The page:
While the film is visually stunning and the concept is a little more original than many of the films recently released, there are a number of holes that take away from the film’s success. The movie actually could have been more successful if it had omitted the aliens and refocused the story to focus on the Old West.

Dan’s Rating: 2.5/5

Jeff Bridges returns to the big screen in a remake of a classic John Wayne western story. True Grit follows the attempt at retribution of Mattie Ross as she pursues her father’s murderer. With no one else willing to give her the justice she seeks, Ross partners up with a US Marshall, Rooster Cogburn, who seems to have some demons of his own. Assisted by a Texas Ranger, LaBoeuf, they set out across the countryside in pursuit of Tom Chaney and the gang of outlaws with which he now associates.

Starring: Jeff Bridges (Rooster Cogburn), Haliee Steinfeld (Mattie Ross), Matt Damon (LaBoeuf), Josh Brolin (Tom Chaney), Barry Pepper (Lucky Ned Pepper), Ed Corbin (Bear Man), Elizabeth Marvel (40-year old Mattie), Dakin Matthews (Col. Stonehill)

The original with John Wayne, Glen Campbell and Kim Darby is considered a classic, but this newer version matches the essence of the original and adds a cast that exhibits all of the harshness and justice of the wild west. The star of the movie is Hailee Steinfeld, whose portrayal of Ross captures the viewer into her inner torment of the loss of her father but entertains viewers with her quick wit and strong will. She delivers line after line of pure gems. Bridges on the other hand has provided us with this quality performance before, most notably in Crazy Heart. He plays the down and out former star/hero who needs another chance to show his stuff. Matt Damon comes off a little odd at first but helps to provide a change of pace to the fatherly relationship that develops between Ross and Cogburn. Josh Brolin’s portrayal as the villian seems pulled straight out of the vigilante character he played in Jonah Hex, but with a bit more polish.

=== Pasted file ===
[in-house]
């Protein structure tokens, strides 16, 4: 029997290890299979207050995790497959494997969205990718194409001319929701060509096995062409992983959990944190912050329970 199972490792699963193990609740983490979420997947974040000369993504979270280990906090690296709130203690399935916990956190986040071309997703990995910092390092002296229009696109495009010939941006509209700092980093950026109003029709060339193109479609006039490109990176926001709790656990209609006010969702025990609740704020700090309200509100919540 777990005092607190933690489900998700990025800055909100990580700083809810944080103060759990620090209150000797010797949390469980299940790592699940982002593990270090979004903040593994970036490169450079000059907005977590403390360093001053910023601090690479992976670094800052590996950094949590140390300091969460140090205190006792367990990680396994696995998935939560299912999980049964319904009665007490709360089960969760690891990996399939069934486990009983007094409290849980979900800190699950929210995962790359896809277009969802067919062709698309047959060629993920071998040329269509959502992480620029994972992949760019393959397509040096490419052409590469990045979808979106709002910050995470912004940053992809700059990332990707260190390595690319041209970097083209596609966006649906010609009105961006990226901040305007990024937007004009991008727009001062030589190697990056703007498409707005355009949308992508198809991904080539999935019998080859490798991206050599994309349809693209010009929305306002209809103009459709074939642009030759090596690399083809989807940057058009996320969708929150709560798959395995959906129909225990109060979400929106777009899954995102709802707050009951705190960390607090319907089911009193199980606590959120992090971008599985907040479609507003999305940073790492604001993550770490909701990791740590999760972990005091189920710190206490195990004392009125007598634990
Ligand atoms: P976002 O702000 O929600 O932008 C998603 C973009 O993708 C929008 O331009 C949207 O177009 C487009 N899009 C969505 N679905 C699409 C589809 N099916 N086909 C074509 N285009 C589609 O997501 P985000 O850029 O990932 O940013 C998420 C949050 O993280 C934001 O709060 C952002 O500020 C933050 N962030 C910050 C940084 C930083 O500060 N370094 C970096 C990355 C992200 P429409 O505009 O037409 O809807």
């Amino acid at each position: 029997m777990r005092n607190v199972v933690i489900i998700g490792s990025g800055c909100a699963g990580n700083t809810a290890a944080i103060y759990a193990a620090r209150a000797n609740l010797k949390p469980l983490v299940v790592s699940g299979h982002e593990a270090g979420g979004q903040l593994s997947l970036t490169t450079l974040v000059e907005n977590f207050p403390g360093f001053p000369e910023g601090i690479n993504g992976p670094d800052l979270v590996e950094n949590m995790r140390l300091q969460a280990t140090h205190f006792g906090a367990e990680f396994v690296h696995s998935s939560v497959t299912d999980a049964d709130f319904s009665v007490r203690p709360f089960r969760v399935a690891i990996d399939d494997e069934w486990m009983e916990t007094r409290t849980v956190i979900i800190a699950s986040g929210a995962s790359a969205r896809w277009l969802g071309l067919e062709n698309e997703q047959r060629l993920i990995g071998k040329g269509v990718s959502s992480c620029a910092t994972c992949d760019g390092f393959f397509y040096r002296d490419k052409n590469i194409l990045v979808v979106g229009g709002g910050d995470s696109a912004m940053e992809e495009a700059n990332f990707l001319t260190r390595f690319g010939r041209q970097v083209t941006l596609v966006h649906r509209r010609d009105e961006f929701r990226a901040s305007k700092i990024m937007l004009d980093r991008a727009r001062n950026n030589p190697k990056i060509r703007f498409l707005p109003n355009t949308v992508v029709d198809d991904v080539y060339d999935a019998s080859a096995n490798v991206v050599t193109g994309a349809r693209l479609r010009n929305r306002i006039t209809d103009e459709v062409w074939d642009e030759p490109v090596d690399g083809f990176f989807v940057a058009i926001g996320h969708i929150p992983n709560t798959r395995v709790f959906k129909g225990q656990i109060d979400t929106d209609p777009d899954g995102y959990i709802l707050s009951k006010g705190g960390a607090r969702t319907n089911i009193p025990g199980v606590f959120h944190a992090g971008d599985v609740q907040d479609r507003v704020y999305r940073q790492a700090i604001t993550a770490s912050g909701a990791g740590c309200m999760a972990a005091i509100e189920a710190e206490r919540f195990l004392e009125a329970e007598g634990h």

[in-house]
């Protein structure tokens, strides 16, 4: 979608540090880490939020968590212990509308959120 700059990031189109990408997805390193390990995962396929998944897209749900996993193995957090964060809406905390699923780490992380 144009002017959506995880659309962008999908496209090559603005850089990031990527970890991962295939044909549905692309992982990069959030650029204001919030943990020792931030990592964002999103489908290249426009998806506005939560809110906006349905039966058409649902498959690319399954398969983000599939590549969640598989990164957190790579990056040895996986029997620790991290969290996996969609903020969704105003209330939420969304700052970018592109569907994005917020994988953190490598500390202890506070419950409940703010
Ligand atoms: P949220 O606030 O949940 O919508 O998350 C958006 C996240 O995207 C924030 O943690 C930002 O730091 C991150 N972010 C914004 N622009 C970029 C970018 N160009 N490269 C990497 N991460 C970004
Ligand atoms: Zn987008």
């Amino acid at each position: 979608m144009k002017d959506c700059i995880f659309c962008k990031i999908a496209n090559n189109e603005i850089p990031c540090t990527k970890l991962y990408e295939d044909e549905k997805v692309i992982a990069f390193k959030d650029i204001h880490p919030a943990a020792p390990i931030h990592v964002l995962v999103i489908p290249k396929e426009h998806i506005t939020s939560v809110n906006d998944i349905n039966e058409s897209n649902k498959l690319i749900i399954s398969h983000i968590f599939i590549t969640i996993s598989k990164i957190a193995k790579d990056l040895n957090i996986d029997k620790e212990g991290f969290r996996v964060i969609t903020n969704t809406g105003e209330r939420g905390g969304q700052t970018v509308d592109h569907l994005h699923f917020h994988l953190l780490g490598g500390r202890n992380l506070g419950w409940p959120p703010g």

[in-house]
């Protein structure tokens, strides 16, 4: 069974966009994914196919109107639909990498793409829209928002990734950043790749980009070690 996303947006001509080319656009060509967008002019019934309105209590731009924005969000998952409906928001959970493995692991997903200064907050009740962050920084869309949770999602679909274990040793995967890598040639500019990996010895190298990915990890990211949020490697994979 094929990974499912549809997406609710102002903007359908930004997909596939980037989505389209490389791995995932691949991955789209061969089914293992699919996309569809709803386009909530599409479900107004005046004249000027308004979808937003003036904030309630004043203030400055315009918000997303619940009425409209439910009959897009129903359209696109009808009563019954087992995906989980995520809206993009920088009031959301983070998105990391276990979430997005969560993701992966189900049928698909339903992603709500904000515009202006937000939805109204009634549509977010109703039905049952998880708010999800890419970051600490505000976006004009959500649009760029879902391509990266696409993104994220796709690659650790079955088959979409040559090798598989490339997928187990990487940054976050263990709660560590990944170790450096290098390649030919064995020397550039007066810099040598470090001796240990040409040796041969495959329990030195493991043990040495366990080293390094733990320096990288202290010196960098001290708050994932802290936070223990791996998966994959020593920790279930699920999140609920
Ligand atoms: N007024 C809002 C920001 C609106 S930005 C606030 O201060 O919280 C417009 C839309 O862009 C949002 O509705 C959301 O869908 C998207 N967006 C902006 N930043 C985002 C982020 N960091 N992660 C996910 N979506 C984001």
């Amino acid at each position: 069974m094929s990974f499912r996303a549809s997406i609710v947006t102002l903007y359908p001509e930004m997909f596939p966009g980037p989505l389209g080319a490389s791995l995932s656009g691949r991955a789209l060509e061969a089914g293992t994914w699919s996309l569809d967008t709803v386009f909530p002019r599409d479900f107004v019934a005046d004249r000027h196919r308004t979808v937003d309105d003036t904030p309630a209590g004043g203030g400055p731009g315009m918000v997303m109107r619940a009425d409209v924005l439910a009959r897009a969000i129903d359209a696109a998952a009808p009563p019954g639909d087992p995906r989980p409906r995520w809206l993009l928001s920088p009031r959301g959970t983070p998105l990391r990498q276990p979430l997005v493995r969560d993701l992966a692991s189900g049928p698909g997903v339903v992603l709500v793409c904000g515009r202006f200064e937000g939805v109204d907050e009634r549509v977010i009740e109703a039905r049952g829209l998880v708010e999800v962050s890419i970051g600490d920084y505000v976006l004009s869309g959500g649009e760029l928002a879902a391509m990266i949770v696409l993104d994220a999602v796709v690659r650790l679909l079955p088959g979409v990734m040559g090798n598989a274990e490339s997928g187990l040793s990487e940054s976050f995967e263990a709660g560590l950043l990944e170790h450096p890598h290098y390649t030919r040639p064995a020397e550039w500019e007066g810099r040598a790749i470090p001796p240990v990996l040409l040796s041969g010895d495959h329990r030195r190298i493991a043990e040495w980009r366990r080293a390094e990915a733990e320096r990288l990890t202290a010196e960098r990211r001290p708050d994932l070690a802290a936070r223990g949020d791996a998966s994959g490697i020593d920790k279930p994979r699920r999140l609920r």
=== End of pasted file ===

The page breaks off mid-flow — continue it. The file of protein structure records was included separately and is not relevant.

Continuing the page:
The Cohen brothers have produced one of the stronger remakes I have seen in quite a while. The story combines the harshness of traversing the frontier with the pain and agony of struggling with trying to recover from a significant loss. The script writing for this story was a strong combination of clever witty remarks and a true understanding of the simpler way of life of the frontier cowboy. Even someone who does not generally like westerns should be able to feel the connection to the characters and enjoy the dialogue.

I am one of those people who generally do not like westerns, but this one truly pulled me in. The great acting, storyline and dialogue makes this a definite Oscar-worthy film.

Dan’s Rating: 4.0/5